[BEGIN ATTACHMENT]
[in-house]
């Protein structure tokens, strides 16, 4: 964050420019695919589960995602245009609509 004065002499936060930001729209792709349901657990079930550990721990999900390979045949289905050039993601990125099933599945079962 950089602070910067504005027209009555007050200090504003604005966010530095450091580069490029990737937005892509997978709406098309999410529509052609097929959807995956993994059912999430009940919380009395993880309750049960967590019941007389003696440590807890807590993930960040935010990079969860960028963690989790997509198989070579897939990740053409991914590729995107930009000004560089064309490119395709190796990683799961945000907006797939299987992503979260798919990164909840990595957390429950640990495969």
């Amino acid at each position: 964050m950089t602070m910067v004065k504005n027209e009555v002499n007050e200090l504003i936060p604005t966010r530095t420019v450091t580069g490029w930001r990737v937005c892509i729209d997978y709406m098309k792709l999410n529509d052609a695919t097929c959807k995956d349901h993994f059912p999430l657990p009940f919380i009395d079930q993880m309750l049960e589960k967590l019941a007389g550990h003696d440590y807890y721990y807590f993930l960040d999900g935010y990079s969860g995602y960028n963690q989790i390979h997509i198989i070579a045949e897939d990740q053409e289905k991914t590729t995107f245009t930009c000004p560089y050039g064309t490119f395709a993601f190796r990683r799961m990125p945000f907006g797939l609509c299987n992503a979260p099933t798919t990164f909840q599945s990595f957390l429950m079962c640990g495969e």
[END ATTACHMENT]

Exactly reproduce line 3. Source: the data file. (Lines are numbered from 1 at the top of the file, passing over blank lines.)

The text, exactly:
């Amino acid at each position: 964050m950089t602070m910067v004065k504005n027209e009555v002499n007050e200090l504003i936060p604005t966010r530095t420019v450091t580069g490029w930001r990737v937005c892509i729209d997978y709406m098309k792709l999410n529509d052609a695919t097929c959807k995956d349901h993994f059912p999430l657990p009940f919380i009395d079930q993880m309750l049960e589960k967590l019941a007389g550990h003696d440590y807890y721990y807590f993930l960040d999900g935010y990079s969860g995602y960028n963690q989790i390979h997509i198989i070579a045949e897939d990740q053409e289905k991914t590729t995107f245009t930009c000004p560089y050039g064309t490119f395709a993601f190796r990683r799961m990125p945000f907006g797939l609509c299987n992503a979260p099933t798919t990164f909840q599945s990595f957390l429950m079962c640990g495969e």